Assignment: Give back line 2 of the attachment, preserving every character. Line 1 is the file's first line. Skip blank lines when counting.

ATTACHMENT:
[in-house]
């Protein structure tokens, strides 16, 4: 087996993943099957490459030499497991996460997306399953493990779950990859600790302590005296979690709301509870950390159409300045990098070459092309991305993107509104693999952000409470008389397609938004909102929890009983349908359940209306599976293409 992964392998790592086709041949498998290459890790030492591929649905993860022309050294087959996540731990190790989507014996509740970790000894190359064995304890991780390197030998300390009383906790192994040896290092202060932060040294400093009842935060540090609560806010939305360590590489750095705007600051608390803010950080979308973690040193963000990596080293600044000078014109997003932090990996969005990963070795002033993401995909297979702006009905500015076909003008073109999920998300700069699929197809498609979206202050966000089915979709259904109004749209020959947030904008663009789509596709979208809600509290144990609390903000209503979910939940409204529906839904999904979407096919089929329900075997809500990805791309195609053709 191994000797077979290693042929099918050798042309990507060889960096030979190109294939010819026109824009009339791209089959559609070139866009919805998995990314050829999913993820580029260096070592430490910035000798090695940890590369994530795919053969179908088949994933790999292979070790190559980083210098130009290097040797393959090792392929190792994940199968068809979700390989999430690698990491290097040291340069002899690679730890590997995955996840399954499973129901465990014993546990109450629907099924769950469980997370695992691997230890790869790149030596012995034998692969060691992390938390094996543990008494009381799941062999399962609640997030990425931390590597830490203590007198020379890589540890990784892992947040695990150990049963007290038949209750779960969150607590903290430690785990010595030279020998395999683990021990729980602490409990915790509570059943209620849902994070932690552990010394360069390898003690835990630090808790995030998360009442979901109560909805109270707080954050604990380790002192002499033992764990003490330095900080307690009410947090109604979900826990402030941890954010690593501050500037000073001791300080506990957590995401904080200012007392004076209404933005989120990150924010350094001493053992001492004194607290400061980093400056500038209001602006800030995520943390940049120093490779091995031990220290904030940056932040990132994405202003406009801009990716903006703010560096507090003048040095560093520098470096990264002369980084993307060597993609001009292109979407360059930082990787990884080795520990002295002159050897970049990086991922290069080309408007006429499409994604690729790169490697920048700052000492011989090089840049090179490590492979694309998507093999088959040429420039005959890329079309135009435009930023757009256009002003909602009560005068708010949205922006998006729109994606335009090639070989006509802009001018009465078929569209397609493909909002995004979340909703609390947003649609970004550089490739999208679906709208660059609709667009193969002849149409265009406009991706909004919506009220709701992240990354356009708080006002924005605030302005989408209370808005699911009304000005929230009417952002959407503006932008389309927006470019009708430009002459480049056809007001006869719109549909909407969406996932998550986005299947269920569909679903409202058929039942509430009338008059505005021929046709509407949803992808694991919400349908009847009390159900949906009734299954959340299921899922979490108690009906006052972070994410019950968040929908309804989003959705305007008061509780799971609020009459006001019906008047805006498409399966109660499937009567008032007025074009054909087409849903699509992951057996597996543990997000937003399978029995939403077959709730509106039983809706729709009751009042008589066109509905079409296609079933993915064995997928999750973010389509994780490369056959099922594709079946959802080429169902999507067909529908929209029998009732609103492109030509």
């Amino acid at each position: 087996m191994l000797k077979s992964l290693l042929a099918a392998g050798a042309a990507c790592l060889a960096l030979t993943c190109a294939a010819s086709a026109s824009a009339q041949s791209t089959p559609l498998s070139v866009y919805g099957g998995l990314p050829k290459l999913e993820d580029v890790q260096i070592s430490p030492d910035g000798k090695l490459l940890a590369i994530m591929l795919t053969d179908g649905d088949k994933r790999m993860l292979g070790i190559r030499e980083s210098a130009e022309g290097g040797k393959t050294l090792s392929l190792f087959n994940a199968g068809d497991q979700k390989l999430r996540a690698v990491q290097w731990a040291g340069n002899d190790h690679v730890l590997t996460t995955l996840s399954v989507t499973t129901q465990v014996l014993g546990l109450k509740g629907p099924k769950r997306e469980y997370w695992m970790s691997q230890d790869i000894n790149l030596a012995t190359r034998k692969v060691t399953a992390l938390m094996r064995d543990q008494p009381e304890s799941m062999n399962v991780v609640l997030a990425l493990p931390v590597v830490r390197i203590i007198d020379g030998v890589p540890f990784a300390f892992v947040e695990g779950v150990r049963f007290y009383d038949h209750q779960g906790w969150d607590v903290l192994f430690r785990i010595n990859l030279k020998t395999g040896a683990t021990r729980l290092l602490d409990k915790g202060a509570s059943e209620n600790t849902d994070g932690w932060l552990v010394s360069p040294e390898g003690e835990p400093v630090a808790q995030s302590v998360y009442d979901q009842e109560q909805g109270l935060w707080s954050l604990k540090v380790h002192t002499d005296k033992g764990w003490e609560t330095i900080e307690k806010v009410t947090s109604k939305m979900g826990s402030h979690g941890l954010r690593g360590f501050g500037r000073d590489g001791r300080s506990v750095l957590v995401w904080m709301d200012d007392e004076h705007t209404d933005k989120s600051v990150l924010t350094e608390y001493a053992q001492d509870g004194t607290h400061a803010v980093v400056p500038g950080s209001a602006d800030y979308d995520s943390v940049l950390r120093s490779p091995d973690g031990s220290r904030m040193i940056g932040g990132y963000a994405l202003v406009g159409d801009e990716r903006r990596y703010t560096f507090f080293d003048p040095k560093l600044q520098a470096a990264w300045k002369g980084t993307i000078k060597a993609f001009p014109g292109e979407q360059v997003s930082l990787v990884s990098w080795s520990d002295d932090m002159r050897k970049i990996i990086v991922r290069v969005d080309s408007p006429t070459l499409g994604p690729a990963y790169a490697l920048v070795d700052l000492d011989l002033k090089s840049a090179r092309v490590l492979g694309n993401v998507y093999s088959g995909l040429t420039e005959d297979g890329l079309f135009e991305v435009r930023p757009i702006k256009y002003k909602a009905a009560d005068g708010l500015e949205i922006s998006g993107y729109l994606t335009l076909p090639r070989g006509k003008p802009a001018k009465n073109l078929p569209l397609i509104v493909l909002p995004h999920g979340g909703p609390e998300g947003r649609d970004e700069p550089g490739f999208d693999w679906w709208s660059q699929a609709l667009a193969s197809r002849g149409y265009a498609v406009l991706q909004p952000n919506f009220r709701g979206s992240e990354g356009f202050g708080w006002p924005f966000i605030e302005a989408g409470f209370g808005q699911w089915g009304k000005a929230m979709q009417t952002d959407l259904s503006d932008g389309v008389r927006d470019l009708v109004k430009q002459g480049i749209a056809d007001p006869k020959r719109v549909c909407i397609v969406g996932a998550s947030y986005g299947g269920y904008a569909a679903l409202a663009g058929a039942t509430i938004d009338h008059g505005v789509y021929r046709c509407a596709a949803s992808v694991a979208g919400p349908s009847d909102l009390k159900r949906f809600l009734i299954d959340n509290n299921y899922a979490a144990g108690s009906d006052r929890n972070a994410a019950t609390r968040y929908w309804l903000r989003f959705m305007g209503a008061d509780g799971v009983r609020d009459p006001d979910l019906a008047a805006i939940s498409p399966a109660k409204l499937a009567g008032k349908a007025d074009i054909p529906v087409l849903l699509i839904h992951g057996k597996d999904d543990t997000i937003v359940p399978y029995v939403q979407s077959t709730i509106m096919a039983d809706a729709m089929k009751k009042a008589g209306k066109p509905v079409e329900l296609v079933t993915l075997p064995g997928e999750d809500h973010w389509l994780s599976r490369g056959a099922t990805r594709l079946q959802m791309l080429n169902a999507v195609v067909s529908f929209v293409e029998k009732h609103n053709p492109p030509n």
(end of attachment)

């Protein structure tokens, strides 16, 4: 087996993943099957490459030499497991996460997306399953493990779950990859600790302590005296979690709301509870950390159409300045990098070459092309991305993107509104693999952000409470008389397609938004909102929890009983349908359940209306599976293409 992964392998790592086709041949498998290459890790030492591929649905993860022309050294087959996540731990190790989507014996509740970790000894190359064995304890991780390197030998300390009383906790192994040896290092202060932060040294400093009842935060540090609560806010939305360590590489750095705007600051608390803010950080979308973690040193963000990596080293600044000078014109997003932090990996969005990963070795002033993401995909297979702006009905500015076909003008073109999920998300700069699929197809498609979206202050966000089915979709259904109004749209020959947030904008663009789509596709979208809600509290144990609390903000209503979910939940409204529906839904999904979407096919089929329900075997809500990805791309195609053709 191994000797077979290693042929099918050798042309990507060889960096030979190109294939010819026109824009009339791209089959559609070139866009919805998995990314050829999913993820580029260096070592430490910035000798090695940890590369994530795919053969179908088949994933790999292979070790190559980083210098130009290097040797393959090792392929190792994940199968068809979700390989999430690698990491290097040291340069002899690679730890590997995955996840399954499973129901465990014993546990109450629907099924769950469980997370695992691997230890790869790149030596012995034998692969060691992390938390094996543990008494009381799941062999399962609640997030990425931390590597830490203590007198020379890589540890990784892992947040695990150990049963007290038949209750779960969150607590903290430690785990010595030279020998395999683990021990729980602490409990915790509570059943209620849902994070932690552990010394360069390898003690835990630090808790995030998360009442979901109560909805109270707080954050604990380790002192002499033992764990003490330095900080307690009410947090109604979900826990402030941890954010690593501050500037000073001791300080506990957590995401904080200012007392004076209404933005989120990150924010350094001493053992001492004194607290400061980093400056500038209001602006800030995520943390940049120093490779091995031990220290904030940056932040990132994405202003406009801009990716903006703010560096507090003048040095560093520098470096990264002369980084993307060597993609001009292109979407360059930082990787990884080795520990002295002159050897970049990086991922290069080309408007006429499409994604690729790169490697920048700052000492011989090089840049090179490590492979694309998507093999088959040429420039005959890329079309135009435009930023757009256009002003909602009560005068708010949205922006998006729109994606335009090639070989006509802009001018009465078929569209397609493909909002995004979340909703609390947003649609970004550089490739999208679906709208660059609709667009193969002849149409265009406009991706909004919506009220709701992240990354356009708080006002924005605030302005989408209370808005699911009304000005929230009417952002959407503006932008389309927006470019009708430009002459480049056809007001006869719109549909909407969406996932998550986005299947269920569909679903409202058929039942509430009338008059505005021929046709509407949803992808694991919400349908009847009390159900949906009734299954959340299921899922979490108690009906006052972070994410019950968040929908309804989003959705305007008061509780799971609020009459006001019906008047805006498409399966109660499937009567008032007025074009054909087409849903699509992951057996597996543990997000937003399978029995939403077959709730509106039983809706729709009751009042008589066109509905079409296609079933993915064995997928999750973010389509994780490369056959099922594709079946959802080429169902999507067909529908929209029998009732609103492109030509």